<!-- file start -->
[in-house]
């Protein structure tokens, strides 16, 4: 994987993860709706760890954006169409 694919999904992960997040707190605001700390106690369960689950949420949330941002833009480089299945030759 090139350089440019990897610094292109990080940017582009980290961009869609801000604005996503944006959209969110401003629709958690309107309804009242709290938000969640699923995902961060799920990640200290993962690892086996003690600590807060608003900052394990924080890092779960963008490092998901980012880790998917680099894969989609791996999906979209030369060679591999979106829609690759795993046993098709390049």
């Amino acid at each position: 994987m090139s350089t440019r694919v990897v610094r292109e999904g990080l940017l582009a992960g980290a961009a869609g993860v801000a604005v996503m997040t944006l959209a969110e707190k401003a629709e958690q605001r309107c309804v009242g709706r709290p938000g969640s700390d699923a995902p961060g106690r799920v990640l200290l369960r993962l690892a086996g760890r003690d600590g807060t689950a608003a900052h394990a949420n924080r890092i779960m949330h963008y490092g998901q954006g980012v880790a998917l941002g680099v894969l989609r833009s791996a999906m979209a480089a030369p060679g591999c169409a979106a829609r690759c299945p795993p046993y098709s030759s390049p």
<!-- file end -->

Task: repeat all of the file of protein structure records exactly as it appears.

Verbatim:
[in-house]
């Protein structure tokens, strides 16, 4: 994987993860709706760890954006169409 694919999904992960997040707190605001700390106690369960689950949420949330941002833009480089299945030759 090139350089440019990897610094292109990080940017582009980290961009869609801000604005996503944006959209969110401003629709958690309107309804009242709290938000969640699923995902961060799920990640200290993962690892086996003690600590807060608003900052394990924080890092779960963008490092998901980012880790998917680099894969989609791996999906979209030369060679591999979106829609690759795993046993098709390049």
């Amino acid at each position: 994987m090139s350089t440019r694919v990897v610094r292109e999904g990080l940017l582009a992960g980290a961009a869609g993860v801000a604005v996503m997040t944006l959209a969110e707190k401003a629709e958690q605001r309107c309804v009242g709706r709290p938000g969640s700390d699923a995902p961060g106690r799920v990640l200290l369960r993962l690892a086996g760890r003690d600590g807060t689950a608003a900052h394990a949420n924080r890092i779960m949330h963008y490092g998901q954006g980012v880790a998917l941002g680099v894969l989609r833009s791996a999906m979209a480089a030369p060679g591999c169409a979106a829609r690759c299945p795993p046993y098709s030759s390049p």